Over the past few weeks I inquired about ethical issues currently plaguing our profession. It appears some hot topics include product and service pricing, diagnostic errors, and employee compensation.
Timely Disclosure of a Price Change -- When you quote an initial price to a customer, good ethics require you to tell the customer before additional costs are incurred. In the case of my leaky shower, the plumber gave me no notice of additional charges to his quote. I had no idea what the charges were for.
I understand there are legitimate new charges. In the HVAC business, such charges can come from events like:
- Finding a fried circuit board
- Discovering electrical system defects that weren’t apparent during the quote process
- Exposing system deficiencies in normally inaccessible areas.
When new opportunities to improve the system performance are discovered during the course of a job, there is an ethical obligation to disclose the findings, price the repairs, and allow the customer to consider the need for the additional cost.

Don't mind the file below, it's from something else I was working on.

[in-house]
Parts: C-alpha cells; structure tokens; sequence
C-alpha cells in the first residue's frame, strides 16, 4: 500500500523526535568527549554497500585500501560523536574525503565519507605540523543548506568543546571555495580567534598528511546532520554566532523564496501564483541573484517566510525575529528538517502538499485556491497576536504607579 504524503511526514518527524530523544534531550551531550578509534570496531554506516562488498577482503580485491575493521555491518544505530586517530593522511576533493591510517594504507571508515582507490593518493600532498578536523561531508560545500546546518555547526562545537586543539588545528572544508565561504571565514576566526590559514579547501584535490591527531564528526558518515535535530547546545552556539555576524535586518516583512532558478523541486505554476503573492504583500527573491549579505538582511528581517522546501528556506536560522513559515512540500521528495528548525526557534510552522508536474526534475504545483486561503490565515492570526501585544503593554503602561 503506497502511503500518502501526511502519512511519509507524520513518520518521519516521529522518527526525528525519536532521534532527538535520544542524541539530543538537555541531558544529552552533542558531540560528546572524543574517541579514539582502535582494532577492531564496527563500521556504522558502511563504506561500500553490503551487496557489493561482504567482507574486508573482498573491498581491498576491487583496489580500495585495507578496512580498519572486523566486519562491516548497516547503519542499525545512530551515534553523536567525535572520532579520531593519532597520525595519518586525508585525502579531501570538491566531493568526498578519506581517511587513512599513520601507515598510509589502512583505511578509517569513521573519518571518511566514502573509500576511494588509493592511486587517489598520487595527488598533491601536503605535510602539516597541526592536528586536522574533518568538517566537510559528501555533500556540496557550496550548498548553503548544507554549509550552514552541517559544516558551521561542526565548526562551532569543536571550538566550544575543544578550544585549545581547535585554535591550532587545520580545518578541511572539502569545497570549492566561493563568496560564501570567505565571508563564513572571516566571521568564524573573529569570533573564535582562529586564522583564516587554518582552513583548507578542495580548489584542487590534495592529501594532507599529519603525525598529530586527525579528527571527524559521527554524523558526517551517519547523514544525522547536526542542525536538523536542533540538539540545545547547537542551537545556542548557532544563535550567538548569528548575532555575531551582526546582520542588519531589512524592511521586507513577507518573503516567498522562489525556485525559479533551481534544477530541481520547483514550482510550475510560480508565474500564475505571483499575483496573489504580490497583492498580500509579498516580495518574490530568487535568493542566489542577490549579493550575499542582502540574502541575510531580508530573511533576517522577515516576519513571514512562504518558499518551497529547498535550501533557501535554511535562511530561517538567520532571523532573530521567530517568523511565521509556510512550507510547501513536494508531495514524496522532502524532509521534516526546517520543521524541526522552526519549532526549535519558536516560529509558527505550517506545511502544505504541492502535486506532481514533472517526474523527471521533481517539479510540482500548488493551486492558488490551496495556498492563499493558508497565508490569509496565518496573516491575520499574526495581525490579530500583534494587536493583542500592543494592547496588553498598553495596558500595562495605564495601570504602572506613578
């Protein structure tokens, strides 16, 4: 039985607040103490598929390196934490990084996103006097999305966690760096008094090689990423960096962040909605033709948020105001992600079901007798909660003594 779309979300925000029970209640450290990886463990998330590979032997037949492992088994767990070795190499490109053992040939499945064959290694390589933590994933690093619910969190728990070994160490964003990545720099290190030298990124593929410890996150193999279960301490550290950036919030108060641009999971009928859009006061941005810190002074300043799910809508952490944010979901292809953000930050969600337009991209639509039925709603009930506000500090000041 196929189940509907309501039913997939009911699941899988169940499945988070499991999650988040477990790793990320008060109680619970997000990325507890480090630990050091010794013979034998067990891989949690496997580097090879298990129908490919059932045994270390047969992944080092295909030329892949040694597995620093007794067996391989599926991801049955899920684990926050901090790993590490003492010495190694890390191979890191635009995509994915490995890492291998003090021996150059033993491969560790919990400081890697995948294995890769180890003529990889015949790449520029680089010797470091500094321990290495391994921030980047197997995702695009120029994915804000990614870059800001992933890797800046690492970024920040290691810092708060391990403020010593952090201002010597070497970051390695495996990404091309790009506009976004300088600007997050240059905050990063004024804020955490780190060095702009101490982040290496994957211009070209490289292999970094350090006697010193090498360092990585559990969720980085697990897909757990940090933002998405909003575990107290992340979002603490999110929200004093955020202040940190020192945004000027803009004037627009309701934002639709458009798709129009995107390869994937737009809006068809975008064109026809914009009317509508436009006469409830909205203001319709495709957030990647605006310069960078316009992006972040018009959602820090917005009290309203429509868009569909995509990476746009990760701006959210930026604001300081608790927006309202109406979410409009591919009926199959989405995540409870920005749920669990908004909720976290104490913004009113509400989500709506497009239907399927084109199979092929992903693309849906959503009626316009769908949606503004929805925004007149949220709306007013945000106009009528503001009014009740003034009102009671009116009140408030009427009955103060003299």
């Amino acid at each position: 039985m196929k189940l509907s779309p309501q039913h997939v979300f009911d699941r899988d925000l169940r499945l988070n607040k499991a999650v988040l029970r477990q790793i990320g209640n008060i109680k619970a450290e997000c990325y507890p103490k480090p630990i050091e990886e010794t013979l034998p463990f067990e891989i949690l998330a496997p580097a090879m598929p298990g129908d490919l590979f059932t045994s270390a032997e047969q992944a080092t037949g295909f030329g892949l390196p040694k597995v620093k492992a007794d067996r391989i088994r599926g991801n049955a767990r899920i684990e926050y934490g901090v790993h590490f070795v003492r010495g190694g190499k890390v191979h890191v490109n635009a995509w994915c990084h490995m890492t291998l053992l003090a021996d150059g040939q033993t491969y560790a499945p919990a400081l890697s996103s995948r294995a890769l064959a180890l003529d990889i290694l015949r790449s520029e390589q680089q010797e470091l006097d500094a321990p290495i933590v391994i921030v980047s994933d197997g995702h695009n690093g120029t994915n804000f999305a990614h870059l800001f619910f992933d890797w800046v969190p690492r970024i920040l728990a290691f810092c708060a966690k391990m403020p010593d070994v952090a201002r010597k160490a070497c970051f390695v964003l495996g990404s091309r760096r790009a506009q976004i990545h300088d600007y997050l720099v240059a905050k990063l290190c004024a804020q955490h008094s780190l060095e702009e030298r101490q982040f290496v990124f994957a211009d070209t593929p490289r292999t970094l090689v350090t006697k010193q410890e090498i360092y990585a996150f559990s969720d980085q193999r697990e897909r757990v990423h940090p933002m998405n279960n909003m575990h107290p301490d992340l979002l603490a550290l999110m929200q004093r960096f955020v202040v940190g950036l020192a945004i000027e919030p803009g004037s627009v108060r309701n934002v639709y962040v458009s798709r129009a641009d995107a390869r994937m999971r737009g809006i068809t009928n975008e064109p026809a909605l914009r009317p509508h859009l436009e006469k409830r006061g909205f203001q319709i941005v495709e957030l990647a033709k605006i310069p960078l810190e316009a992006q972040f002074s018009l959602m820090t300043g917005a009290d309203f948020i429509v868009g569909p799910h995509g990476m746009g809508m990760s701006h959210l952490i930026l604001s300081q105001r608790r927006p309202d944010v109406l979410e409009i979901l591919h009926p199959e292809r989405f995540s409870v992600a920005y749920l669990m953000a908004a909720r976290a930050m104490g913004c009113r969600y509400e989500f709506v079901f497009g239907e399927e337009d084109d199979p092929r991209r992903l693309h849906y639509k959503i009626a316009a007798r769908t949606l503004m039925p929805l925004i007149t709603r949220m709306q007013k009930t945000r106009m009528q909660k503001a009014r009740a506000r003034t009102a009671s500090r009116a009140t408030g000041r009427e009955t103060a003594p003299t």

Construction projects use a change order to identify, document, and approve the scope and cost of changes that arise during a project that weren’t included in the original contract. A similar procedure should be used on a residential service project after the cost of an initially quoted repair when additional repairs are identified.
Misdiagnosis or Non-diagnosis -- The HVAC profession is highly technical and few of your customers have the knowledge to evaluate your service or replacement recommendations. That’s why most customers rely on the trust they hold for you and your company.